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JPL Scientist Settling Back to Earth After Shuttle Mission

May 16, 1985|THERESA WALKER | Times Staff Writer

Taylor Wang finally got his Drop Dynamics Module to work after three days of frustration aboard the space shuttle Challenger, so he let out a yell of joy that his fellow astronauts later described to him as the shout heard round the world.

"It's working! It's working!" Wang let loose, waking some crew members.

His jubilation was easy to understand.

Wang, a Glendale resident, had waited nine years to test the theories of liquid-drop dynamics in zero gravity with the module he invented, a machine that manipulates free-floating liquid drops with sound waves. Scientists hope the device can be used in development and testing of new or better metals or chemical liquids.

After he got his machine fixed, Wang performed more than 45 hours of experiments.

New Glass, Metal Materials

A physicist at Caltech's Jet Propulsion Laboratory, Wang was the first scientist chosen to perform his own experiments in space. He was a crew member on the space shuttle flight two weeks ago.

The data he brought back, recorded on more than 14,000 feet of film, is expected to lead to development of new glass and metal materials, such as stronger and lighter aluminum.

But for now, Wang's exploits have earned him a hero's welcome. Glendale will honor Wang at a special ceremony during the June 4 City Council meeting. At the ceremony, Wang is expected to make a presentation of the city flag that he took into space.

His Drop Dynamics Module, a $3.5-million chamber seven feet high, blew a power supply before Wang had a chance to start his experiments. With no schematics on board the shuttle, Wang had to follow instructions relayed to him from Johnson Space Center in Houston, where co-workers from JPL were tracking the source of the problem.

It wasn't until the fourth day of Challenger's seven-day mission that Wang was able to bypass the failed power supply and hot-wire his machine.

'Heard From Air to Ground'

"Everybody in the spacecraft heard me yell," Wang recalled at a welcome home celebration held at the JPL facilities in La Canada Flintridge last week. "They say I yelled so loud, they must have heard it all over the world from air to ground."

Had Wang not been successful, joked Lew Allen, JPL director, a firing squad would have been set up for his return greeting.

Instead, Wang encountered banners, balloons, a marching band fanfare and a cheering crowd of 250 co-workers. In recognition of his mechanical exploits in space, JPL officials gave Wang a "Mr. Goodwrench" baseball cap and towel--to wipe worry beads of perspiration.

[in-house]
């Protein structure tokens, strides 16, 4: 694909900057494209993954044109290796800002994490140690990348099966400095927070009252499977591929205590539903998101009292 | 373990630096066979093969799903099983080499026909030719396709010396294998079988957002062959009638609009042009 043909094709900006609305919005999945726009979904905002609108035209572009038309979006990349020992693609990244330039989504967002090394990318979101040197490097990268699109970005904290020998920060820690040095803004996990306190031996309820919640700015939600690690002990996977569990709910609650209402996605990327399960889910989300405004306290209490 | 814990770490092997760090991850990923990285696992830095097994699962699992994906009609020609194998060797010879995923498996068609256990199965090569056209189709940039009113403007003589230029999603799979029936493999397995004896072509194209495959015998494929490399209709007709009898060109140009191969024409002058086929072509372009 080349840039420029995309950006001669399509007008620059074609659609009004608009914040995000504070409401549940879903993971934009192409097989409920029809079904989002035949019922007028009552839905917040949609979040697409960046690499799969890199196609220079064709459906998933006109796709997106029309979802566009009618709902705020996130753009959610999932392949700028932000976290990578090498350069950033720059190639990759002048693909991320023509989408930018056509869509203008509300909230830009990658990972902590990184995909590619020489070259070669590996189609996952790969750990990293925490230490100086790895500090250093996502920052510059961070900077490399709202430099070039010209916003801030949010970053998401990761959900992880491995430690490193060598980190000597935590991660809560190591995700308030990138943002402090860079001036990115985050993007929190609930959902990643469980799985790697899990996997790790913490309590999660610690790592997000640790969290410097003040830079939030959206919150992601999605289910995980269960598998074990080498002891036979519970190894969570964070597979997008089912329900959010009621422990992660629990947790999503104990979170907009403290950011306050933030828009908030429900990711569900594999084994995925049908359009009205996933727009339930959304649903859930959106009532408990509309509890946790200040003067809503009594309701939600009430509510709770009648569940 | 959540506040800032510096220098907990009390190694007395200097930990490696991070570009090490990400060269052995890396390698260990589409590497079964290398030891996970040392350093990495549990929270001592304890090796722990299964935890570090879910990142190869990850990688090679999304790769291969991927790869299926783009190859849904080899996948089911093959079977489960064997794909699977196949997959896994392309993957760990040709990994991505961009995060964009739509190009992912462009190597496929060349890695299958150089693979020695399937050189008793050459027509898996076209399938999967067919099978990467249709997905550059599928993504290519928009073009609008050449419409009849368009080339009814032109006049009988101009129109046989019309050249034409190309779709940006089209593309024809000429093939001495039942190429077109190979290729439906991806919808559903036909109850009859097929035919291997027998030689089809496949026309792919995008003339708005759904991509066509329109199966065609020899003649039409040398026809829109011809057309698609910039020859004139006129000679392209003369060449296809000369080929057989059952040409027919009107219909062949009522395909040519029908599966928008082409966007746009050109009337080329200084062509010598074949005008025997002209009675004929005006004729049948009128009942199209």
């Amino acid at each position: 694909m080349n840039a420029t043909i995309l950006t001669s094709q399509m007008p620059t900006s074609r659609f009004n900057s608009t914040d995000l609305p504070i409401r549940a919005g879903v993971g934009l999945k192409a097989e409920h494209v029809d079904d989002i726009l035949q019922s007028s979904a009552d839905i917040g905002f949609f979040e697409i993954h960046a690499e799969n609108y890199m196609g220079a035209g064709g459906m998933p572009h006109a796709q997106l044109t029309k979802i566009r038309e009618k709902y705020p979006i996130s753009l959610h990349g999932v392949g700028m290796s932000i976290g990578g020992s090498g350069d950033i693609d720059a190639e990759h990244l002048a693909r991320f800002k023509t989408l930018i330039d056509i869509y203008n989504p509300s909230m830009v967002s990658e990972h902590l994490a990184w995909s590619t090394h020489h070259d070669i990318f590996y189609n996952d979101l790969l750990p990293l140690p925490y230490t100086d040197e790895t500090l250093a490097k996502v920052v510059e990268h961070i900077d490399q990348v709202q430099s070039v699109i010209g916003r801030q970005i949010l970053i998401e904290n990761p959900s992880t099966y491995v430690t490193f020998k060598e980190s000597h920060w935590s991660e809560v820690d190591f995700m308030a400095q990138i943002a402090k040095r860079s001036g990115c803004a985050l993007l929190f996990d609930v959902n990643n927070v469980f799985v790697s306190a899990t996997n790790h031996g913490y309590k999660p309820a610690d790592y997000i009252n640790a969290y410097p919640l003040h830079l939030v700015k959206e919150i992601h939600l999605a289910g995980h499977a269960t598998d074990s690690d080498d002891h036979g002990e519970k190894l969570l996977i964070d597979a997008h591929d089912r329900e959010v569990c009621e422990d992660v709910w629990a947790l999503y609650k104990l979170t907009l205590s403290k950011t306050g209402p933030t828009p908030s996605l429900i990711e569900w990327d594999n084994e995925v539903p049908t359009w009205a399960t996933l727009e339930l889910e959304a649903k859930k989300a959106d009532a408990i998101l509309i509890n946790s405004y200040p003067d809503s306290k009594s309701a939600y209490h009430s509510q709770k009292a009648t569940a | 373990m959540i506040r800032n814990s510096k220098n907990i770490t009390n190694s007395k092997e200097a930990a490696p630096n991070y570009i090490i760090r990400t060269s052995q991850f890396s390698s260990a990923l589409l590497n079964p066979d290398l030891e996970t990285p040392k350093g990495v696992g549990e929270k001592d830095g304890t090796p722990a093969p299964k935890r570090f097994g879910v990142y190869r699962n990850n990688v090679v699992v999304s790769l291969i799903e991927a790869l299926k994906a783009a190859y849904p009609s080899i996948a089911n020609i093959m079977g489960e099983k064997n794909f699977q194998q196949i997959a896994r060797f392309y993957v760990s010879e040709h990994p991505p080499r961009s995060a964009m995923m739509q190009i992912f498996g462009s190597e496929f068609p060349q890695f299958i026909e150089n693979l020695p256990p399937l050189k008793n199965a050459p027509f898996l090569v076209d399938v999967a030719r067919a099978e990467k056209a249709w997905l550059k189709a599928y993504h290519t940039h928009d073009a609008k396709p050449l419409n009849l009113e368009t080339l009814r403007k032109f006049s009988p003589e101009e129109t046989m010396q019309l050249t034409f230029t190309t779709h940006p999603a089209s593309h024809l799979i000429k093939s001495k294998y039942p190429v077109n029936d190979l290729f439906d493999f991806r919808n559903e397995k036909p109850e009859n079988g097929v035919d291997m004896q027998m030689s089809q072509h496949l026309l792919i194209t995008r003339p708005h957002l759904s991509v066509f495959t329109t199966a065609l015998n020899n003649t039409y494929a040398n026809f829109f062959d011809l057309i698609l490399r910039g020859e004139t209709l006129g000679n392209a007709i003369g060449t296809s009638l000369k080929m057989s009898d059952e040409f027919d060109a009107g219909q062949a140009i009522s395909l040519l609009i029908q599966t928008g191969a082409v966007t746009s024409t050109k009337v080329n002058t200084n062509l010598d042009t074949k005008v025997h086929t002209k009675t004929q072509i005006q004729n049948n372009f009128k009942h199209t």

Wang was quick to credit others for what he achieved during his "very eventful week" in space: "I had a very good time. I enjoyed myself very much. But you are the unsung hero in this."

Since returning to Earth, Wang has been busy attending routine debriefing sessions at National Aeronautics and Space Administration centers in Texas and Alabama. Except for last weekend, he hasn't been able to spend much time with his wife and two teen-age sons at their home in Glendale.

Scientist Bilingual

Wang has also been attending some not-so-routine press conferences where he has been called upon to answer questions in English and Mandarin Chinese, the 44-year-old scientist's native tongue. At the JPL celebration, a television news crew from Taiwan relayed Wang's message to possible future astronauts.

"There is still a lot to learn; still a lot to discover in space," Wang said in Mandarin. "We're just barely scratching the surface and I wish they would follow."

Wang was born in Shanghai, grew up in Taiwan and immigrated to the United States 20 years ago. He paid homage to his origins by designing a patch that he wore on his space suit to resemble the symbol for yin-yang, representing in Chinese philosophy the passive (yin) and active (yang) forces in the universe.

Last week, Wang was honored as one of the first Asians in space as part of Los Angeles' celebration of Asian-Pacific American Heritage week. Others recognized were Eugene Trinh, a Vietnamese immigrant and JPL scientist who was Wang's backup for the Challenger flight, and Ellison Onizuka, a Japanese-American astronaut who flew on the Discovery mission in January for the Department of Defense.

Flags in Space

The three were presented with plaques and resolutions from Mayor Tom Bradley. Wang presented the mayor with a Los Angeles city flag that he had taken into space along with the Glendale flag.

A graduate of UCLA, whose blue and gold school colors he used for his patch, Wang has worked at JPL for 12 years.

Wang was one of two professional scientists--the other was Lodewijk van Den Berg of EG&G Energy Measurements Inc. in Goleta--to perform experiments in Spacelab 3, the orbital laboratory nestled in the shuttle's cargo bay. The other five crew members are career astronauts. Three of them have scientific backgrounds and assisted in the experiments.

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